Former Mentor Student Continues the Science Olympiad Mission Beyond High School
Logan Leak is a prime example of the impact Science Olympiad can have on a student.
The Mentor, Ohio, native was a five-year Science Olympiad participant as a middle and high school student. This past April, Leak—who is now a University of Chicago student studying molecular biology—returned to his home state to volunteer at the Ohio Science Olympiad State Tournament.
Leak answered an invitation for volunteers from his former Mentor coach and made the trek from Chicago to Columbus to assist with the Thermodynamics event.
“It was a really fun experience because I competed in that event in middle school. Now I’m on the other side as a volunteer,” Leak said. “As a competitor, it was super stressful because we were always on the cusp of making it to nationals.”
Volunteering at the state tournament gave Leak a different perspective than what he originally knew. “It allowed me to see things from an open perspective, take a deep breath and take in everything the state competition has to offer,” he explained. “The kids where really excited about what they created, and I appreciated the effort they put into it. It was neat to see all the smiles on their faces and seeing how proud they were when they finished the test knowing they did a great job.”
Leak was first introduced to the Science Olympiad program in sixth grade when his friends joined. The following school year, he accompanied the team to the state tournament and that’s when it hit him that he wanted to be a part of this program.
He officially joined in eighth grade and “fell in love.” Biology events, such as Disease Detectives, piqued his interest and would spur his eventual college major. Leak also enjoyed the hands-on events such as Mission Possible and Write It, Do It.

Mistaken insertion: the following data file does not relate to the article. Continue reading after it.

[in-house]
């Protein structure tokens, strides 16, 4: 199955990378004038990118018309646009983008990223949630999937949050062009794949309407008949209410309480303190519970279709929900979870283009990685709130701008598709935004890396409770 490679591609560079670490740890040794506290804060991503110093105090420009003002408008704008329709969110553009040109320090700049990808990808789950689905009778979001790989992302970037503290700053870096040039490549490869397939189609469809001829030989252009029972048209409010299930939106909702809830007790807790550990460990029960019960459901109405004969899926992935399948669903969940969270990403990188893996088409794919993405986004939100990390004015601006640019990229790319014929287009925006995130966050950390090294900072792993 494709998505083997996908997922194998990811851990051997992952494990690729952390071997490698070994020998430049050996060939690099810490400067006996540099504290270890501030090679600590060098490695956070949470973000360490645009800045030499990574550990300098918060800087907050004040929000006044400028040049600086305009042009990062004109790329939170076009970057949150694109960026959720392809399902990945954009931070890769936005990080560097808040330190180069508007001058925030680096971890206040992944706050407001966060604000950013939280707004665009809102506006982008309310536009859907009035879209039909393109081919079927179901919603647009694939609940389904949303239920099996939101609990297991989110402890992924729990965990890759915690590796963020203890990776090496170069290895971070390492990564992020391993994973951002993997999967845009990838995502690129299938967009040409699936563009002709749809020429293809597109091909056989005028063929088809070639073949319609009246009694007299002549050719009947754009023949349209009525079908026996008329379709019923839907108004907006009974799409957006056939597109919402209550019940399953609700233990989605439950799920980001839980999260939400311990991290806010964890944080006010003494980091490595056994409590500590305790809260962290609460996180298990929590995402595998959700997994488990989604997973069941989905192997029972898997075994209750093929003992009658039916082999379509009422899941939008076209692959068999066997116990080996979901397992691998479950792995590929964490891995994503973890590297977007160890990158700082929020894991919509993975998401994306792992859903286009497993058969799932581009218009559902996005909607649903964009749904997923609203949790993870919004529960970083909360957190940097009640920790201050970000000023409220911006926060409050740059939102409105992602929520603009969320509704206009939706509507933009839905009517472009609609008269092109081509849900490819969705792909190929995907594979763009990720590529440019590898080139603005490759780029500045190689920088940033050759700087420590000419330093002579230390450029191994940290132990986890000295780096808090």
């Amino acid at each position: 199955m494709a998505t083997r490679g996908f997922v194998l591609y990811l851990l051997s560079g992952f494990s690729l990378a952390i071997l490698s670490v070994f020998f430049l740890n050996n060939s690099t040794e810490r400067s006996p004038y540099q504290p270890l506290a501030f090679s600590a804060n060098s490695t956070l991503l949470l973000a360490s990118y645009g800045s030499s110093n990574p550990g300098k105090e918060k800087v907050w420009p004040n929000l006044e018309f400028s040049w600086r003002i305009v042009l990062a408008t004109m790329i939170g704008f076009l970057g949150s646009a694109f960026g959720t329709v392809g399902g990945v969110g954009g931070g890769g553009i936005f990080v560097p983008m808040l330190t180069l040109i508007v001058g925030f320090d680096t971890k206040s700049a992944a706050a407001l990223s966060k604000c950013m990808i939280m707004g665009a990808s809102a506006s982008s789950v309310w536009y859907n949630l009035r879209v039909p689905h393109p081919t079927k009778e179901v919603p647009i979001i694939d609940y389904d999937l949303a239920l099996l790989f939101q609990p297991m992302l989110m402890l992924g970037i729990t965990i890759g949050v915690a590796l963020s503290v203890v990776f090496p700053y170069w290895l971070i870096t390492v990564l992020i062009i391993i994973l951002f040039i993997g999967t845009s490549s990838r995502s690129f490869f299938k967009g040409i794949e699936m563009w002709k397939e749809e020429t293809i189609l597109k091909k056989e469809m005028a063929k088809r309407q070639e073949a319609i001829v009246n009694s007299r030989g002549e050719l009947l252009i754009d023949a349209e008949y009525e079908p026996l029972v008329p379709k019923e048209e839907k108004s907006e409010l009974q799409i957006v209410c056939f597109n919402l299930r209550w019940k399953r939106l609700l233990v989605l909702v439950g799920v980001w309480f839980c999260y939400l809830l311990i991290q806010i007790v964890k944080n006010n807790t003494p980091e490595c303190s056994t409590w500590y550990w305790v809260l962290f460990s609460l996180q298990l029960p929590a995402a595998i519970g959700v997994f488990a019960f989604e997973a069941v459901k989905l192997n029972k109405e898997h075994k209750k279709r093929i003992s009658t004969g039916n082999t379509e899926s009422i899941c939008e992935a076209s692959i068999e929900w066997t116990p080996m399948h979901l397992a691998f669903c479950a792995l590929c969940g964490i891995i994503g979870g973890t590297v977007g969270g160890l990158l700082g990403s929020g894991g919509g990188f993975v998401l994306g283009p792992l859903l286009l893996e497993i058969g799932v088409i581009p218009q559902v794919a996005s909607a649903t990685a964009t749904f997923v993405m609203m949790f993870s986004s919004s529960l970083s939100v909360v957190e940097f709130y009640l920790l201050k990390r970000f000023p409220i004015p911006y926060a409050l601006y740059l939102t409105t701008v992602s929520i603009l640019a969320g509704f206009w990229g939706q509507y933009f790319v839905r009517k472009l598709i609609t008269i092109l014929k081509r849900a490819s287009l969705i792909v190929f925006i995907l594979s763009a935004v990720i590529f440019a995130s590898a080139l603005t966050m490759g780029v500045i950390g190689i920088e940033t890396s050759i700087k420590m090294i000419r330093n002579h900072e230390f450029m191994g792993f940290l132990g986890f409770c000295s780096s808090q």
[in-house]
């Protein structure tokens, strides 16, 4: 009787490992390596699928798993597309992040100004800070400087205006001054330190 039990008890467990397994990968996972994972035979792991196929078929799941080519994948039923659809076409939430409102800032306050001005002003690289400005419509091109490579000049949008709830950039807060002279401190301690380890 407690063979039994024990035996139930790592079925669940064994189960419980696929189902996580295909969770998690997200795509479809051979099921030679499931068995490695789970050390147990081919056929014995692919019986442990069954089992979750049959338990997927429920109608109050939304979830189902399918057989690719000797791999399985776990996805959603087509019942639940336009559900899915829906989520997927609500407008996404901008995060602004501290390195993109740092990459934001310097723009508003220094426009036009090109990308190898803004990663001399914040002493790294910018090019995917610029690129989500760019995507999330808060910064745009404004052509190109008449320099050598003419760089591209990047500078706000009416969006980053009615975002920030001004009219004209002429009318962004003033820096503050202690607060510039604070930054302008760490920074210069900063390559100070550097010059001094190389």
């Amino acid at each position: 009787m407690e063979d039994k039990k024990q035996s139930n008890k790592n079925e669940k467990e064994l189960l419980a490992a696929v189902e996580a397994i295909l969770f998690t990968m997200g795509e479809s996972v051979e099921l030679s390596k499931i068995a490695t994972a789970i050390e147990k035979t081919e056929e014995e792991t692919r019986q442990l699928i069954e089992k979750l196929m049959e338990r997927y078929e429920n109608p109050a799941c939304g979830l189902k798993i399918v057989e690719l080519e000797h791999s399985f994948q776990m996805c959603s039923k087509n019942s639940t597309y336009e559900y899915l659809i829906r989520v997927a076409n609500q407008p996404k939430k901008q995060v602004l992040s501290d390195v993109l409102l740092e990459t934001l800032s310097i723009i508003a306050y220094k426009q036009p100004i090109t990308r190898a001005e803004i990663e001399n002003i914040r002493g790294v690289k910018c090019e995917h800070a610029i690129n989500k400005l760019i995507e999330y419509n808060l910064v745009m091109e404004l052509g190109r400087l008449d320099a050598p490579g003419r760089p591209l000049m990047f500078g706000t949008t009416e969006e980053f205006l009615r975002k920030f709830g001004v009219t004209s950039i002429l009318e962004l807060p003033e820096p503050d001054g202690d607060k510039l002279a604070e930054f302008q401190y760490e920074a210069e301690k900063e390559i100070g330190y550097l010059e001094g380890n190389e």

In his junior year of high school in 2015, Mentor placed second at the state tournament to earn an opportunity to advance to the national tournament in Lincoln, Nebraska. “It was neat to see everyone coming together in a friendly, competitive environment.”
Once at UChicago, Leak found other past participants of Science Olympiad and came together to form the UChicago Science Olympiad student group, dedicated to promoting the program in the city and surrounding communities.
Leak and his fellow organizers are doing their part to generate interest in sciences by working with Chicago Public Schools and other school districts. The group hosted its first invitational in January, welcoming 39 teams from Illinois, Indiana and Ohio. Somehow, between outreach and invitational tournament hosting duties, the group finds time to volunteer at nearby tournaments, which is how Leak ended up back home for the Ohio state tournament.
For Leak, continuing his Science Olympiad participation is all about serving others and giving back to an organization that has given him so much.
“Science Olympiad provided me the opportunity to explore the diversity of science-related fields. It’s the reason why I pursed a science in college—my participation is a reflection of my interest in that.”
After this season, the UChicago Science Olympiad group will continue to focus on its outreach goals. Leak notes that they are continuing to connect with Ohio’s State Director, Angela Davis, and others interested in Science Olympiad’s Urban Schools Initiative, which provides participation and financial opportunities to underserved or underrepresented communities.
“There’s this larger Science Olympiad community out there with similar interests, and my goal is connecting with the right people, and asking them to share resources and ideas used in their areas,” Leak said. “That’s what I’m excited about—connecting with others in reaching out to communities interested in these competitions and give them the experience I had.”